The physical destruction caused by the war in Syria is one side of the coin. However, war does not only destroy buildings, roads, parks, hotels, hospitals, schools, and infrastructure, but also the minds and psychological well-being of people. I came across many children suffering from psychological problems in Syria. Many of them could not receive any treatment due to lack of access to medical care. Local doctors have told us that post-traumatic stress disorder (PTSD) is a common case among children: some cry when they hear the sounds of planes or when they see any object in the sky.
Turkey’s military operations and humanitarian aid have had a positive impact on the people of northern Syria. Turkey has brought security to the region and this has enabled many Syrian refugees to return to their homes.
Let me give you an example of a school, which is located 8 km from Jabal al-Zawiya. I met a physics teacher, Ahmad, who teaches there. Ahmad had to leave Turkey due to the rising racist rhetoric targeting refugees, propagated by Turkey’s opposition parties which replicate the European far right’s discourse to enhance and consolidate their voter bases. He is now working at a school in a region liberated by Turkey’s military operations. Ahmad is only one of more than half a million Syrians who, as President Erdoğan said a few days ago, could return to Syria’s liberated areas to work and live.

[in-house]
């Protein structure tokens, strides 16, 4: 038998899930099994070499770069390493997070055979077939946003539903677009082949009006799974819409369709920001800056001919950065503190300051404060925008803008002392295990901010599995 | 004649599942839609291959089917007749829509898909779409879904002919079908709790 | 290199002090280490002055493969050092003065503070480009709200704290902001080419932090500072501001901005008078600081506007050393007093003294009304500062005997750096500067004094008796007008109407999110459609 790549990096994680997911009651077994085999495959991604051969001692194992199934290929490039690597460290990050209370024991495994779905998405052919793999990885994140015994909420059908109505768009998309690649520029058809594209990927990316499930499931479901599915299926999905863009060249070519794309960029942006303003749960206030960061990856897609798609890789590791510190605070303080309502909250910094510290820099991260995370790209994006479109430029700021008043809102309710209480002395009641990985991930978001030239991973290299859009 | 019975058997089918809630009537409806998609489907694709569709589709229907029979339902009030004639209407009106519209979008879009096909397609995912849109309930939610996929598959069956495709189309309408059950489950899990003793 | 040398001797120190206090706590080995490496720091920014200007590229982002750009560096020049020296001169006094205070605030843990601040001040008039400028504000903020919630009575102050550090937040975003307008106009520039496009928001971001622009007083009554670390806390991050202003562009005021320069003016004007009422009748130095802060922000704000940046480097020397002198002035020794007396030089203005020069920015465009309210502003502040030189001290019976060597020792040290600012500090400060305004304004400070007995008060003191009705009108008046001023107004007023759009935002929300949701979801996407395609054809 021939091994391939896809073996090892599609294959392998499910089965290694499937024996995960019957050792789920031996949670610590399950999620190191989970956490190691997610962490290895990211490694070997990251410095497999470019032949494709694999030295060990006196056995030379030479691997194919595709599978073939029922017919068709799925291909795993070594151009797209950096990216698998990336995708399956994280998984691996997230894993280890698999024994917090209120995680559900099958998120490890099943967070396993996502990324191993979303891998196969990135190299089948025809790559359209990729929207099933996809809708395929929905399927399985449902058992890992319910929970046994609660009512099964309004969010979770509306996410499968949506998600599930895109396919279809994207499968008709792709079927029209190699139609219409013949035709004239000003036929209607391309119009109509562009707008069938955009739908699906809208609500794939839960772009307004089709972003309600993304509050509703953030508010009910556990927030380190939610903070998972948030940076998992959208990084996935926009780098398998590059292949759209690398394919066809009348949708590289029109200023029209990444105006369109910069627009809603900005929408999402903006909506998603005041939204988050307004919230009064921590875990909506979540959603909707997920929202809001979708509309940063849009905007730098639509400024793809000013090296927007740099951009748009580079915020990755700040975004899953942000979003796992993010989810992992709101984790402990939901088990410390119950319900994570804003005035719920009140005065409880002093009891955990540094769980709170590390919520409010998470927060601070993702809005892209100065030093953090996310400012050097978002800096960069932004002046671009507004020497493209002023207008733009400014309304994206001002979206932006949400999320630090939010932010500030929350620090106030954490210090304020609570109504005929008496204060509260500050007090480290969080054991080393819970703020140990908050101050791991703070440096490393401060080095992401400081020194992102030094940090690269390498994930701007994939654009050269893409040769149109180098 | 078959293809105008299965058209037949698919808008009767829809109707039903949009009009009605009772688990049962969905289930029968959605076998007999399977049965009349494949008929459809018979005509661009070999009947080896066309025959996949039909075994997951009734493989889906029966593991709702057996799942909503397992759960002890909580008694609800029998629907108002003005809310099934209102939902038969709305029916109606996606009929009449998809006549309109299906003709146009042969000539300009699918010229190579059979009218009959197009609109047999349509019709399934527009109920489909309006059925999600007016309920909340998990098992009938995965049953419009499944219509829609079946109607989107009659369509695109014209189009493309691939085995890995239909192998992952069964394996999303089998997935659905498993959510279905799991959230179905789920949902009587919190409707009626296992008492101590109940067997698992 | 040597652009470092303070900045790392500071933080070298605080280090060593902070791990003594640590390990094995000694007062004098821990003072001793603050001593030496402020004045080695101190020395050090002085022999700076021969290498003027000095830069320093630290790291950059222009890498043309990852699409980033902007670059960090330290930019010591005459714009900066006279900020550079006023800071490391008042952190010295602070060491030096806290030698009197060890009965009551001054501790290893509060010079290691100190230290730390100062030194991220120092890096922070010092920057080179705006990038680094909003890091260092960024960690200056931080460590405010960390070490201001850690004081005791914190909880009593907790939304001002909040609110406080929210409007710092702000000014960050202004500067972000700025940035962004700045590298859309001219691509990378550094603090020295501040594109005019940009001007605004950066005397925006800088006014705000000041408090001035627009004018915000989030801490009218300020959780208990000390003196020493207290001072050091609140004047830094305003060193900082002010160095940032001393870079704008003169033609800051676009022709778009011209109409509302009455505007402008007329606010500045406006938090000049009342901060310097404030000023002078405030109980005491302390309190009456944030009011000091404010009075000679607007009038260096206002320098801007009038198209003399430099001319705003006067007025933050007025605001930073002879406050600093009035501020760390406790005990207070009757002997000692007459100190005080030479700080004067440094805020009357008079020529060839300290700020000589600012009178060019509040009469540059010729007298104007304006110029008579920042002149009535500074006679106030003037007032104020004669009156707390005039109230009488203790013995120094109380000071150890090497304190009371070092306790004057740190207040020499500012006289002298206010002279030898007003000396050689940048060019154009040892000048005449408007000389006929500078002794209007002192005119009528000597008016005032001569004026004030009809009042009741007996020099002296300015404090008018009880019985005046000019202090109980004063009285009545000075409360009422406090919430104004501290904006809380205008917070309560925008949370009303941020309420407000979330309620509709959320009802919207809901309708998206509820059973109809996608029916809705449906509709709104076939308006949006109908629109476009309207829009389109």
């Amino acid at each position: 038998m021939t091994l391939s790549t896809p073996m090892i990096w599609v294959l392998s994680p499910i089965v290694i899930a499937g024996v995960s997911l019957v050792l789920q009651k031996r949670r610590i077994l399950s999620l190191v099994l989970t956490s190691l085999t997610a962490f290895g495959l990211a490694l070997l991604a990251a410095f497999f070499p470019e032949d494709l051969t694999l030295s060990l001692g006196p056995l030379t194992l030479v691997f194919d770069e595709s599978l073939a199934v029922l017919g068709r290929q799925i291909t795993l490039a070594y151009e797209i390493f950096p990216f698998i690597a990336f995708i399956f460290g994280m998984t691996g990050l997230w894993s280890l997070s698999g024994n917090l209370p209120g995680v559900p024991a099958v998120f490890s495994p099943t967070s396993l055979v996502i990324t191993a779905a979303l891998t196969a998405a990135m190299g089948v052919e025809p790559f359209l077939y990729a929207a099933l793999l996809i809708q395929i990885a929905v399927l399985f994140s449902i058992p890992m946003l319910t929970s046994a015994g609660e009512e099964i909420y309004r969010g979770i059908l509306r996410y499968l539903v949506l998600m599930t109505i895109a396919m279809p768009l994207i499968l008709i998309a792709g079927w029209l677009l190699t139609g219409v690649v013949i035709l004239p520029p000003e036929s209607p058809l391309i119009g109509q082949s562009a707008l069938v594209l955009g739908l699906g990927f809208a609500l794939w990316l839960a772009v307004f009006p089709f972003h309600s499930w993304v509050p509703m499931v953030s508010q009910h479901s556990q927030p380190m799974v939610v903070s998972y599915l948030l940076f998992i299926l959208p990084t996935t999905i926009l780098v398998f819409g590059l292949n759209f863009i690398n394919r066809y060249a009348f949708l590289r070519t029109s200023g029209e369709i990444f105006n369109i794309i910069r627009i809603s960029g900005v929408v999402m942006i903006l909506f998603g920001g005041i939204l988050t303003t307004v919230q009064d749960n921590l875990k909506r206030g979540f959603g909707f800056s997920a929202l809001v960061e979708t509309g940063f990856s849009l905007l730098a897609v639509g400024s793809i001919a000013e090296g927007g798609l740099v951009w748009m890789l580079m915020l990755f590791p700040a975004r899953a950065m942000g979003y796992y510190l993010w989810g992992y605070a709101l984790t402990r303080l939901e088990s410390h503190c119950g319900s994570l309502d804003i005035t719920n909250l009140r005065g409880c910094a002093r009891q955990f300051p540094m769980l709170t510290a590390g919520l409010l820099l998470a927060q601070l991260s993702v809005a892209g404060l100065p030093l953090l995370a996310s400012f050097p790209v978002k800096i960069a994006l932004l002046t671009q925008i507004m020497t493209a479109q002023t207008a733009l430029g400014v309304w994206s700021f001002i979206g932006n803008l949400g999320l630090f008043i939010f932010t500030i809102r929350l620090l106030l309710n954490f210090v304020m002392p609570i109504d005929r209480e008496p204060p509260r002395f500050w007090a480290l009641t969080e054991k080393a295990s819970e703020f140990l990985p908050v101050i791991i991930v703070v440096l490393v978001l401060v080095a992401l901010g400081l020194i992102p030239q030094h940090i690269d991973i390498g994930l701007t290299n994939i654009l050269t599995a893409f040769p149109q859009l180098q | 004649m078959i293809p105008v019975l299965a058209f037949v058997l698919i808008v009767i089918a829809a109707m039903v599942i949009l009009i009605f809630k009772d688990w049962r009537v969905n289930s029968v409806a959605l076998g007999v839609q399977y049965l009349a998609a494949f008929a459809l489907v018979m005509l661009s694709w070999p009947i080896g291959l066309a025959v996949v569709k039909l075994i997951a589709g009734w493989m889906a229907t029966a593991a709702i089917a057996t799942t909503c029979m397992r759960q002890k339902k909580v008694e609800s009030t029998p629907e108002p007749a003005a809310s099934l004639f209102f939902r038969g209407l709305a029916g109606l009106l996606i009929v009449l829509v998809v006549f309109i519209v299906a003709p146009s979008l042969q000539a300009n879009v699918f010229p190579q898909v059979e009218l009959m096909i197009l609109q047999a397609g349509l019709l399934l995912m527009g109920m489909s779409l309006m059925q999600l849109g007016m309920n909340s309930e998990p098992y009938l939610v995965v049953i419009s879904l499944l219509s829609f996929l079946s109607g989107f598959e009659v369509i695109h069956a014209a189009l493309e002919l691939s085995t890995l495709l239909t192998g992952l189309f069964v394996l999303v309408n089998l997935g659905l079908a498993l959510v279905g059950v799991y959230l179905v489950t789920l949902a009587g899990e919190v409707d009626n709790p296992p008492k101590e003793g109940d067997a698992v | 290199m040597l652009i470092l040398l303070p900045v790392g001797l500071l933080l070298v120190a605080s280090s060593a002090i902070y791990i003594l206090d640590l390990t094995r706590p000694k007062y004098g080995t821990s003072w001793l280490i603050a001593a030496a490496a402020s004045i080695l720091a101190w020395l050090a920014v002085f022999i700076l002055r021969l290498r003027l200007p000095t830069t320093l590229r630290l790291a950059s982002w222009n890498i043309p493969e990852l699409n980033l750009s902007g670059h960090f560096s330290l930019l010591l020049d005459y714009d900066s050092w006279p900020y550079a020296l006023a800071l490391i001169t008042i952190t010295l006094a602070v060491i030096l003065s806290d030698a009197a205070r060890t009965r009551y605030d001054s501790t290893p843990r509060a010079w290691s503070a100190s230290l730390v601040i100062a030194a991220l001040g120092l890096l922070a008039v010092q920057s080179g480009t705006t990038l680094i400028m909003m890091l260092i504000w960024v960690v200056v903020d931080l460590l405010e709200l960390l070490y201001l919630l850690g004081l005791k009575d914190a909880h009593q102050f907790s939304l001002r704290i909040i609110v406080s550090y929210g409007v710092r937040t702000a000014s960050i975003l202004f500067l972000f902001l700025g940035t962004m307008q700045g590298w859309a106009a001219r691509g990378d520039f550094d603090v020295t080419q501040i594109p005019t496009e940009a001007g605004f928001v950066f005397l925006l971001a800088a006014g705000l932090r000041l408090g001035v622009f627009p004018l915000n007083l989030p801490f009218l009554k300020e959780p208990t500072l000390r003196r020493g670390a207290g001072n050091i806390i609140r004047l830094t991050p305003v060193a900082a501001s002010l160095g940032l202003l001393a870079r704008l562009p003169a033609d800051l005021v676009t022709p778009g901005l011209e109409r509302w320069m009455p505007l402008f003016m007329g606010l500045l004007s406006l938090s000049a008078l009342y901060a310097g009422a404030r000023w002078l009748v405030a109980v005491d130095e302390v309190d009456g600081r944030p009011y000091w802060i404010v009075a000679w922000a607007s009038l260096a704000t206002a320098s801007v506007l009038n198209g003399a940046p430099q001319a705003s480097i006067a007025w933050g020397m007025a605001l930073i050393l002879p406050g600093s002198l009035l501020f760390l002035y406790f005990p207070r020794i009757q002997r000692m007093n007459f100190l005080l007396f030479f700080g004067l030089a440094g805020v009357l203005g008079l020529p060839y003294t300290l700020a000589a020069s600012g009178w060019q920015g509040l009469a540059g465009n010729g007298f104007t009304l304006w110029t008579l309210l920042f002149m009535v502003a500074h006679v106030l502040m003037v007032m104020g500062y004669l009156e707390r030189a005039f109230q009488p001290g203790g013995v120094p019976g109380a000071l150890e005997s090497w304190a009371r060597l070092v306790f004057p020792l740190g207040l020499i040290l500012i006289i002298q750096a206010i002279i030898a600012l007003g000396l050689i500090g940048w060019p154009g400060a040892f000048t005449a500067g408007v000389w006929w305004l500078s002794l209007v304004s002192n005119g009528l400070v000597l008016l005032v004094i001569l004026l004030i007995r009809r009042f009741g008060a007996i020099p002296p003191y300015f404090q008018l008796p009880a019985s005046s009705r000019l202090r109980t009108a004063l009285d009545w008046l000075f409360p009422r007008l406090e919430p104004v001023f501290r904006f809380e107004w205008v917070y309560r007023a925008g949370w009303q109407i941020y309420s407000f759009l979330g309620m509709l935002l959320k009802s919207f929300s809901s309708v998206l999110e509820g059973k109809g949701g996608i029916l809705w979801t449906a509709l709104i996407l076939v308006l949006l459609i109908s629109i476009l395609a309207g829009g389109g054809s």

Ahmad told me that after he started working in northern Syria, many opportunities emerged especially in the field of education in Azaz, Jarablus, and Tel Abyad. Many Turkish NGOs are actively working to provide education to displaced Syrians. Some NGOs directly send financial aid whereas others are working on projects such as building schools and education centers.
Turkey welcomed Syrians by building camps for refugees, and providing material and moral support for them. After Ankara launched military operations to secure its borders, the security situation and living standards of Syrian refugees changed. For example, after Jarablus was liberated from the DAESH (ISIS) terror group, many Syrian refugees returned to their homes. With Turkey’s help and empowerment, local assemblies were authorized and made breakthroughs in education.
The Turkish presence seems to have revived trade in northern Syria. Through Turkey, international trade increased from liberated areas in Syria to third countries. Projects such as constructing briquette houses created employment opportunities. Industrial zones established close to the Turkish border by local councils with Turkey’s support have also had a positive impact on the economy. Undoubtedly, economic vibrancy is positively affecting education.
As northern Syria becomes safer, the materialization of Turkish President Erdoğan’s plan, recently announced, to return one million Syrian refugees voluntarily to their homes becomes more likely. This is possible now because life in Azaz, Jarablus, and other liberated parts of Syria is currently significantly more secure.